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Archive for July 19th, 2009

The great American experiment has given the world greater choice with higher quality at a lower price than any other system in the history of mankind. I was in Children’s Foot Locker today, and there were polo-type shirts for kids for $4.99 a piece. I could always choose to buy Ralph Lauren’s but probably at a cost of $49.99 a piece. The choice and selection is mine. Our healthcare system, despite being the most responsive in the world as measured by the World Health Organization, does not have much choice. If Pelosi/Kennedy care comes to fruition, we’ll have even less choice (and according to the Congressional Budget Office — higher cost).

So, what do people really want in healthcare? According to a Rasmussen poll released yesterday (the whole poll can be found here):

Sixty-one percent (61%) of voters nationwide say that cost is the biggest health care problem facing the nation today. The latest Rasmussen Reports national telephone survey finds that just 21% believe the lack of universal health insurance coverage is a bigger problem.

Cost of coverage beats universal coverage by a factor of 3X. Instead of fighting the success of the American experiment (higher quality, more choice, less cost) and implement a government-monopoly, why not move toward transporable Health Savings Accounts? This direction would have the added benefit that it is what people actually want since according to the poll “by a 50% to 35% margin, Americans oppose the creation of a government insurance company to compete with private insurers.”

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I’ve written before that I will know that the Congress has gotten the whole healthcare thing done correctly if & only if they give up their plan for the one that they dump on the rest of the country. Well, Republican Tom Coburn is trying to make Congress do just that. Unfortunately, the Democrats think that it is a terrible idea. To paraphrase George Orwell’s Animal Farm, “All people are equal, just some people are more equal than others.” The following is a nice Opinion piece on it from the Wallstreet Journal (The original article can be found here). I find the justification for the only ‘No’ Republican vote, cast by Senator Judd Gregg, particularly humorous…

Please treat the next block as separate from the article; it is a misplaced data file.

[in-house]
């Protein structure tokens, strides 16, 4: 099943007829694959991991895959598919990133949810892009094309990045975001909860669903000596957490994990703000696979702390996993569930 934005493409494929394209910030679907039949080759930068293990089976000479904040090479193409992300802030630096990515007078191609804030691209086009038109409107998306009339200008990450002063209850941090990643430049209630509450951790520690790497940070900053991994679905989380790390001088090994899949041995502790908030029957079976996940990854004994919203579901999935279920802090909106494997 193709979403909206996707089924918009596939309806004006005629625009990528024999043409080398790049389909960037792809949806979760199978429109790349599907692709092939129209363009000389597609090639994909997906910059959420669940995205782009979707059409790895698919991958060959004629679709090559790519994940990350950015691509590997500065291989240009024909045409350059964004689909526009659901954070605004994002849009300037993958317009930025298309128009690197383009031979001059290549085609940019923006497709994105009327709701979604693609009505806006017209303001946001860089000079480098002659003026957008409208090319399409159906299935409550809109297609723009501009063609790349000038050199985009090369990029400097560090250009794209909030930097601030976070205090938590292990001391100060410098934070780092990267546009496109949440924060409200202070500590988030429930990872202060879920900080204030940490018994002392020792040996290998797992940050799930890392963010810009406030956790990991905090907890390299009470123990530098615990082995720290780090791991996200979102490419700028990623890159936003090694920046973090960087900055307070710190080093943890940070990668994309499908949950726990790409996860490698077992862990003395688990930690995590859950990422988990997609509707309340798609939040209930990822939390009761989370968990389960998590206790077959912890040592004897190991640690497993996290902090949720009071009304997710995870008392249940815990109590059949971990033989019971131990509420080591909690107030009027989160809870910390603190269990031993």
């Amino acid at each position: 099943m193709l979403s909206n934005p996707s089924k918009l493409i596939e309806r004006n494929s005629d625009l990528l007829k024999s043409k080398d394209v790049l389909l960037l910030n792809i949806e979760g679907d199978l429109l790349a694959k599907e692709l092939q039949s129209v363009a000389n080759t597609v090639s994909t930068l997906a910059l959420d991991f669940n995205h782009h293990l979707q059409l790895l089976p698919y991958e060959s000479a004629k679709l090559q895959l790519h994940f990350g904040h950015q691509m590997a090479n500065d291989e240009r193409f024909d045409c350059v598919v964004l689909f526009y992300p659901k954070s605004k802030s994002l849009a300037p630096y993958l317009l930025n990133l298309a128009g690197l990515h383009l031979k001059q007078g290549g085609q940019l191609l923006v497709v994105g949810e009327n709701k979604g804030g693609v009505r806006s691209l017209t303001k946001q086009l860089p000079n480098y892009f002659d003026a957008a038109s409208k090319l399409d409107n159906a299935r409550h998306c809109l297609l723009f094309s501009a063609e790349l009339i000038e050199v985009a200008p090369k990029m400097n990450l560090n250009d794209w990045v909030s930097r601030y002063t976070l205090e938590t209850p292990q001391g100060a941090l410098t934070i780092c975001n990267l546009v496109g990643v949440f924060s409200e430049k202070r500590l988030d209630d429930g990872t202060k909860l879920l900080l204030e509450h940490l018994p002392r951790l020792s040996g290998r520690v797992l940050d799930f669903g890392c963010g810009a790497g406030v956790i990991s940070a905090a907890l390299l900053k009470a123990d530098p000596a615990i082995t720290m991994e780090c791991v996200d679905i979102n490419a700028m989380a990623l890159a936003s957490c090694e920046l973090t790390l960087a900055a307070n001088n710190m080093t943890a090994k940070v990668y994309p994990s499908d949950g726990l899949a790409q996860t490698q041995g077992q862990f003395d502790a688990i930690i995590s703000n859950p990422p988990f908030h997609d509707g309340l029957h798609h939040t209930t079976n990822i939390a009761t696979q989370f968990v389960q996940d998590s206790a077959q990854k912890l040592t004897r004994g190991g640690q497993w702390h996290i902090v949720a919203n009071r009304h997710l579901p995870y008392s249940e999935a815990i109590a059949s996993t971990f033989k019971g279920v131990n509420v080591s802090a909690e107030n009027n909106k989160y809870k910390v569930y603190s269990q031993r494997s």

In the health debate, liberals sing Hari Krishnas to the “public option” — a new federal insurance program like Medicare — but if it’s good enough for the middle class, then surely it’s good enough for the political class too? As it happens, more than a few Democrats disagree.

On Tuesday, the Senate health committee voted 12-11 in favor of a two-page amendment courtesy of Republican Tom Coburn that would require all Members and their staffs to enroll in any new government-run health plan. Yet all Democrats — with the exceptions of acting chairman Chris Dodd, Barbara Mikulski and Ted Kennedy via proxy — voted nay.

In other words, Sherrod Brown and Sheldon Whitehouse won’t themselves join a plan that “will offer benefits that are as good as those available through private insurance plans — or better,” as the Ohio and Rhode Island liberals put it in a recent op-ed. And even a self-described socialist like Vermont’s Bernie Sanders, who supports a government-only system, wouldn’t sign himself up.

Of course, they also qualify now for generous Congressional coverage. Most Americans won’t have the same choice. Some will be transferred to the new entitlement as it uses its taxpayer bankroll to dominate insurance markets. Others work for businesses that will find it easier to dump their policies and move employees to the federal rolls. Democrats also know that the public option will try to control health spending by squeezing payments made to doctors and hospitals, and by not paying for treatments that Washington decides are too expensive, which will result in inferior care.

No doubt Mr. Dodd acceded to the Coburn amendment to blunt such objections, and in any case he’ll strip it out later in some backroom. Judd Gregg was the only GOP Senator to oppose it, on humanitarian grounds. As he told us in an interview, the public option “will be so bad that I don’t think anyone should be forced to join.”

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